Two months later, and it's the end of July. Tobais and Sophie are pouring over holiday brochures, trying to decide between Alicante and Rome for this year's holiday. I'm sitting back in a springy armchair, with the same awful 70s theme to tie in with their sitting room. Rosa hasn't replied, which is a relief. That's the end of that phase, I hope.

I'm still living with them. I did find a nice apartment that I could rent, just on the outskirts of the city, but they suddenly insisted that I stay with them. The rent's cheaper with them, they said. I could help with the bills. So I said yes. I still have to sleep on a sofa, but it's one that folds out into a bed, so I'm happy. I don't exactly have my own room, but after living on my own for three years I'm grateful for the company.

"Rome ees so beautiful," Sophie whines. "Well, I have never been there but I am sure eet ees."

"Ah, but Alicante we know well. Why don't we go back to that nice hotel we saw last year?"

"Can I interrupt?" I ask. They look at me quizzically. "Why have left it so late? It's nearly August."

"We're planning this for October," Tobais says. "It's cheaper, and less tourists about. Less hot as well." It makes sense, so I drop the matter. "Do you want some say, John? Seeing as you're coming this year?"

"No, no, I'll go wherever."

"Ok then. Alicante."





* * *

Sophie wins in the end. We're going to Rome, twentieth of October to the thirty-first. Staying in a nice hotel whose name always escapes me. But this month we're going to Sophie's dead parent's cottage just outside of Menton, and hopefully spending the whole month there. I briefly wondered how they could keep the shop running without them, but the thought quickly floated away.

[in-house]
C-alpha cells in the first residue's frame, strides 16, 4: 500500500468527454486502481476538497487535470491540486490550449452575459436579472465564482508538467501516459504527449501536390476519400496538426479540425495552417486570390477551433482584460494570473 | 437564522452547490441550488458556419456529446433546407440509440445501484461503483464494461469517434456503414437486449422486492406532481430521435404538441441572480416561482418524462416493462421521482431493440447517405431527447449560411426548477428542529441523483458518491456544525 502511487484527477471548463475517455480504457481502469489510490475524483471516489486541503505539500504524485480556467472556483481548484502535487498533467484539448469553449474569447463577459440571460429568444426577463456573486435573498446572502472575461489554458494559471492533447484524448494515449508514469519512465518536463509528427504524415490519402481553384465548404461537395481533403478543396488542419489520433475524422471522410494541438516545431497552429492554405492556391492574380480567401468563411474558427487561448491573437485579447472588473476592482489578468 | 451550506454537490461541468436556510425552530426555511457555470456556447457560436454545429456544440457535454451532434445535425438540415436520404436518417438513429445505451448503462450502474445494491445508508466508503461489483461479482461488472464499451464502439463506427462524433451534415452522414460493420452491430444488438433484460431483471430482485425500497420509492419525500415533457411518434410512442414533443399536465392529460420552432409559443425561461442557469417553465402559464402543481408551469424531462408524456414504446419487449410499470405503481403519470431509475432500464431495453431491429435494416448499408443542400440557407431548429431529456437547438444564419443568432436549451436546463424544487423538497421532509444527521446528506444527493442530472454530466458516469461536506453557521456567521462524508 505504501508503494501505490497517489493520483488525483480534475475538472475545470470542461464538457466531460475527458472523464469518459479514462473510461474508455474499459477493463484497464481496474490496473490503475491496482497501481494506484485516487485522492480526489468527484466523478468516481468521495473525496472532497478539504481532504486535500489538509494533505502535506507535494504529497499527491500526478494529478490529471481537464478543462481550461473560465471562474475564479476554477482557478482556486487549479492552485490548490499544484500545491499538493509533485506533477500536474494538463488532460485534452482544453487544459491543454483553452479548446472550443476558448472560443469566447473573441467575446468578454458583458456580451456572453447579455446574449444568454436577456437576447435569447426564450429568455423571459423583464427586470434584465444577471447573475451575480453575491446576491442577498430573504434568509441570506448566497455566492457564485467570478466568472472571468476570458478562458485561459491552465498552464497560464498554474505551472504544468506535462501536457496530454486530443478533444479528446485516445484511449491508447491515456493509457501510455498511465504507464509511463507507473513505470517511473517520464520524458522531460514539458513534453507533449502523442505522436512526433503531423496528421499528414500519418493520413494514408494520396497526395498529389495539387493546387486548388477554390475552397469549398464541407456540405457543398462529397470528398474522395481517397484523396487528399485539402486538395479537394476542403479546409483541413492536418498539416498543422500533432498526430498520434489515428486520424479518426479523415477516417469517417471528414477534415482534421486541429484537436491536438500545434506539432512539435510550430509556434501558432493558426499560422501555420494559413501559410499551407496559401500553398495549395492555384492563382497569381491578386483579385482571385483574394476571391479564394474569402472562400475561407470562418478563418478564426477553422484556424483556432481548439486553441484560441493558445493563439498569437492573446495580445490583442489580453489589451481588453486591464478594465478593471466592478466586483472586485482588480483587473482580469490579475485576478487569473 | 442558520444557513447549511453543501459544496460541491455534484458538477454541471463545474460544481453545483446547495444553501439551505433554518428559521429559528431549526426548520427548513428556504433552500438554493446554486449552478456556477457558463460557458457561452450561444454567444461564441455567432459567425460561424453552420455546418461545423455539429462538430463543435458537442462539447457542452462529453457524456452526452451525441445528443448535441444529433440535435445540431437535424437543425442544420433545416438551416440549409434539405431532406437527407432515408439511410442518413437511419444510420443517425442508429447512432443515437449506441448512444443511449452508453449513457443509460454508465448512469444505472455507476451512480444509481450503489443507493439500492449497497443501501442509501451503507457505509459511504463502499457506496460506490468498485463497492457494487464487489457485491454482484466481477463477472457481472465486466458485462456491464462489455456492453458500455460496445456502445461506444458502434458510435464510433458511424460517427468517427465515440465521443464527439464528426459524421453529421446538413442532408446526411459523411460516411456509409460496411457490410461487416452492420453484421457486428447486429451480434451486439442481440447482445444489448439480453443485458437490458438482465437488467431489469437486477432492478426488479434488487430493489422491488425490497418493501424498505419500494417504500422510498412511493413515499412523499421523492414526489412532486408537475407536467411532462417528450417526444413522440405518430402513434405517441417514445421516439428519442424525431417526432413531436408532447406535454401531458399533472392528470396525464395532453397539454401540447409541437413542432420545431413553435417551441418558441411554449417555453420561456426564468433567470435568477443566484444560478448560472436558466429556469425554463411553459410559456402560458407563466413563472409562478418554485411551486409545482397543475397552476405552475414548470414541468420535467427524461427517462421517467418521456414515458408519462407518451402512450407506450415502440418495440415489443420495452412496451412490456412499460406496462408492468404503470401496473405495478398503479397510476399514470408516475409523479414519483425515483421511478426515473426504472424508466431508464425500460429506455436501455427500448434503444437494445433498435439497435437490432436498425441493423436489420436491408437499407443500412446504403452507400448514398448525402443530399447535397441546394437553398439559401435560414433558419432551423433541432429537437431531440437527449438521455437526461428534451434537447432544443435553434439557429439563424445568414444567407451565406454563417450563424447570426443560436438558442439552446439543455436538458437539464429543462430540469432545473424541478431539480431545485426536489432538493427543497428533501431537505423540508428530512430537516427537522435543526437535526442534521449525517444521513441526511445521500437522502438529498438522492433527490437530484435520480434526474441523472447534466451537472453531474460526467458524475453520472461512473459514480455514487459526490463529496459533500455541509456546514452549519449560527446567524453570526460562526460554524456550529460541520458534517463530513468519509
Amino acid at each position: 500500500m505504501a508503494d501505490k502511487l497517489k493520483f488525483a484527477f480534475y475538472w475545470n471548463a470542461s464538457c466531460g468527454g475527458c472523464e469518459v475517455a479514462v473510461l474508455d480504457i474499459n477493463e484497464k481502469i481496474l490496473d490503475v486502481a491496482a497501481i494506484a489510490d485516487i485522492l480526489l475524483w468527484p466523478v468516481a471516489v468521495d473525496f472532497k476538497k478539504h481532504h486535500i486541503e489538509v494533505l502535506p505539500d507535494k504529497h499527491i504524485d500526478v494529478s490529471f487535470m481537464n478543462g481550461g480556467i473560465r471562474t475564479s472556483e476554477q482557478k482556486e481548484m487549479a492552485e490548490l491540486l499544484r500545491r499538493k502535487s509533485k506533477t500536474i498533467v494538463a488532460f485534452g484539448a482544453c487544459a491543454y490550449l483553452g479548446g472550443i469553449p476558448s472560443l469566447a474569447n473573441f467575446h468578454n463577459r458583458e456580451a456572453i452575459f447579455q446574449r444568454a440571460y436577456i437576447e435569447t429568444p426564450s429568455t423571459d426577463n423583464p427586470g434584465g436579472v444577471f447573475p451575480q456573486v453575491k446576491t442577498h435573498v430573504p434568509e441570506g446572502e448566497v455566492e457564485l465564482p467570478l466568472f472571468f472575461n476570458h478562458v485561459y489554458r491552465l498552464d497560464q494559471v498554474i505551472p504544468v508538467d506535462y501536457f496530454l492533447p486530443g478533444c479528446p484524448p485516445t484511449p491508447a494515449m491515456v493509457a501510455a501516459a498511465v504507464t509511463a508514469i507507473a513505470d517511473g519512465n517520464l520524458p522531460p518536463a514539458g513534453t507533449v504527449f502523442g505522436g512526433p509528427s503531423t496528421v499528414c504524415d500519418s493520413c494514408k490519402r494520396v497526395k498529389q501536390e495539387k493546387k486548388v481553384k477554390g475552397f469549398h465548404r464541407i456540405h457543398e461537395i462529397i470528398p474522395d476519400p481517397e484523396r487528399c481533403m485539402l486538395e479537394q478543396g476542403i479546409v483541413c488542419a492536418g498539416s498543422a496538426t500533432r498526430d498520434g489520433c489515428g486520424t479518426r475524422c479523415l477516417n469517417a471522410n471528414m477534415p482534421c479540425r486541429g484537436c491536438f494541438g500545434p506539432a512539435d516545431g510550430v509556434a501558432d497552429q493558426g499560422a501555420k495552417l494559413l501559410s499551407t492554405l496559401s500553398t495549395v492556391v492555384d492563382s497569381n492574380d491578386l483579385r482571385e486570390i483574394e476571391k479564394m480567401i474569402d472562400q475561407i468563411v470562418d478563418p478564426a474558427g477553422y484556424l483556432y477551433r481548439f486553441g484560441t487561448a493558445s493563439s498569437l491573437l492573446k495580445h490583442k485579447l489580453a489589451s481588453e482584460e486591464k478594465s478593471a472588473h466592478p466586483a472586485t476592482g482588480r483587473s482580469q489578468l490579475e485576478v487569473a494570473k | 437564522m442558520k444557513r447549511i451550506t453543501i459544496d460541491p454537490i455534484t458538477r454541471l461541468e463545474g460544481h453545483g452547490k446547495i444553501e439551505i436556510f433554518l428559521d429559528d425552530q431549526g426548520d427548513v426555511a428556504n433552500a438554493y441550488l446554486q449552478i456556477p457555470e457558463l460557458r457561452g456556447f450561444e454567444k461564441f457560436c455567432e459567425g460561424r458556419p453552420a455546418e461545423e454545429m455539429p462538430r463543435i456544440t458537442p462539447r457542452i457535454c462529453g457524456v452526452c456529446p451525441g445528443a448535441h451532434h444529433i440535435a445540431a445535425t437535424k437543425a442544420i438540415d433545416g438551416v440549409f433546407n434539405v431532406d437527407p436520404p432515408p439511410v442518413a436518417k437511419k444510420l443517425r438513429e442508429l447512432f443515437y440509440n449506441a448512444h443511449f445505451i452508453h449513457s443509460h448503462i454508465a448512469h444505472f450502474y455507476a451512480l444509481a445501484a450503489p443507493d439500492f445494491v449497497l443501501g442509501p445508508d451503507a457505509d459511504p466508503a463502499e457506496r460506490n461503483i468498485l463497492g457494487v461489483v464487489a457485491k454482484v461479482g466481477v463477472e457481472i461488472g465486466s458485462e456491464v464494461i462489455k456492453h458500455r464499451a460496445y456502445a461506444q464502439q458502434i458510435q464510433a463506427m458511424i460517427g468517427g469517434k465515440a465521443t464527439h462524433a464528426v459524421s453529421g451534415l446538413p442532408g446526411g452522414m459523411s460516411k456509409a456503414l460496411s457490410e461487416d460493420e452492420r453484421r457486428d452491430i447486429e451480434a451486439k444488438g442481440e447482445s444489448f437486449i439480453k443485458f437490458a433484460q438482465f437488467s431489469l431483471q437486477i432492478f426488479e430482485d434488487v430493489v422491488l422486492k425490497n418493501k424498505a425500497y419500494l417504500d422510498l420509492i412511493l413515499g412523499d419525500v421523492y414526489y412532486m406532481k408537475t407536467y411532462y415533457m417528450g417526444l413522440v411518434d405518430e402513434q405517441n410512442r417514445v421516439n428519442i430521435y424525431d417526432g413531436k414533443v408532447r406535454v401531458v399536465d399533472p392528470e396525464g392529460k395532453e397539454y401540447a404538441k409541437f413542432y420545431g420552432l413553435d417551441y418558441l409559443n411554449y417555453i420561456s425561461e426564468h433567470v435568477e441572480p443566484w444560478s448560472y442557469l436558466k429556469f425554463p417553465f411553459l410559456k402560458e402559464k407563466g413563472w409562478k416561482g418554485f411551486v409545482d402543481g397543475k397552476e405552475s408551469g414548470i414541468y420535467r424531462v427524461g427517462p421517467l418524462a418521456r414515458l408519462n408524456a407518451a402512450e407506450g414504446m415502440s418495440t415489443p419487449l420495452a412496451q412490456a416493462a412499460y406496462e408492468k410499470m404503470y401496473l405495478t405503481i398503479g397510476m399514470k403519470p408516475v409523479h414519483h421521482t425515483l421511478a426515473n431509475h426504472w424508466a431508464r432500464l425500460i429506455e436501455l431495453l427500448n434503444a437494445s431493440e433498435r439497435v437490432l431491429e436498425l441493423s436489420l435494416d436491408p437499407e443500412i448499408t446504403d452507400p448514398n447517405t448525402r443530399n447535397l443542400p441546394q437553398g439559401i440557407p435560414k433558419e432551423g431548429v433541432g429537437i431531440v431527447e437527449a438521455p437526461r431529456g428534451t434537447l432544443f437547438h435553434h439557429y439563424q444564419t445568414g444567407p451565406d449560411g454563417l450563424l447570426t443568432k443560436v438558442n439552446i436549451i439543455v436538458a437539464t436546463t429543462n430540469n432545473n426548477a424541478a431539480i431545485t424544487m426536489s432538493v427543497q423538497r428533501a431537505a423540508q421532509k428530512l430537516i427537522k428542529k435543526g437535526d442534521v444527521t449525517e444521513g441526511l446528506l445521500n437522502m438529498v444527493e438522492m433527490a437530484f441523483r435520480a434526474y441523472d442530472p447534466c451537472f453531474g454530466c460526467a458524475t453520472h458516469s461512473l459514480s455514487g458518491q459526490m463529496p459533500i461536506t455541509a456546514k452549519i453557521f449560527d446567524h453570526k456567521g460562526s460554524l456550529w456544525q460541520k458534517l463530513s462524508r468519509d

It's the night before we leave for the cottage. We're sitting on the banks of the Seine, on the Paris Plage. It's like a riverside beach – they have large boxes full of sand and water fountains, and various entertainers. I saw a genuine Paris mime! And little kids running through the fountains, buskers playing steel drums… the atmosphere is brilliant. Once a week we come down here to meet with Tobais and Sophie's friends. They're a strange bunch. Mia, very tall and dark-haired, didn't take to me at all at first, but now she can't keep herself away. George is painfully English, with his prematurely grey hair, moustache and brown waistcoat he wears day in, day out. He brings out a black one for special occasions. Jean is a bit like me, looks-wise, but blonde. He's a journalist and is very jokey, and a bit of a womaniser. He likes to pick up foreign girls during the tourist season. And Yves is very quiet, very reserved. He doesn't say much and kind of blends into the background. He's very short and pale, with grey hair.

We're all sitting in a circle, listening to some steel drummers a little away from us.

"You'll adore the cottage," George pipes up suddenly. "Middle of nowhere, simply spiffing views." I try not to laugh at his use of the quaint English phrase. "Ah yes, I remember when you took me there. Does it still have the pool?"

"Ssh!" Sophie hushes him. "We haven't told him anything about it; it's supposed to be a surprise."

"Terribly sorry." George gets out a pipe and lights it up. I can't bear it; I have to get away before I laugh and offend him. "Anyone want an ice cream?" I ask, standing up. They all ask for a vanilla cone, so I slope off to the nearest ice cream stand. It's closed though, but I know that if I cut across the gardens outside the Louvre, there's a supermarket that could still be open.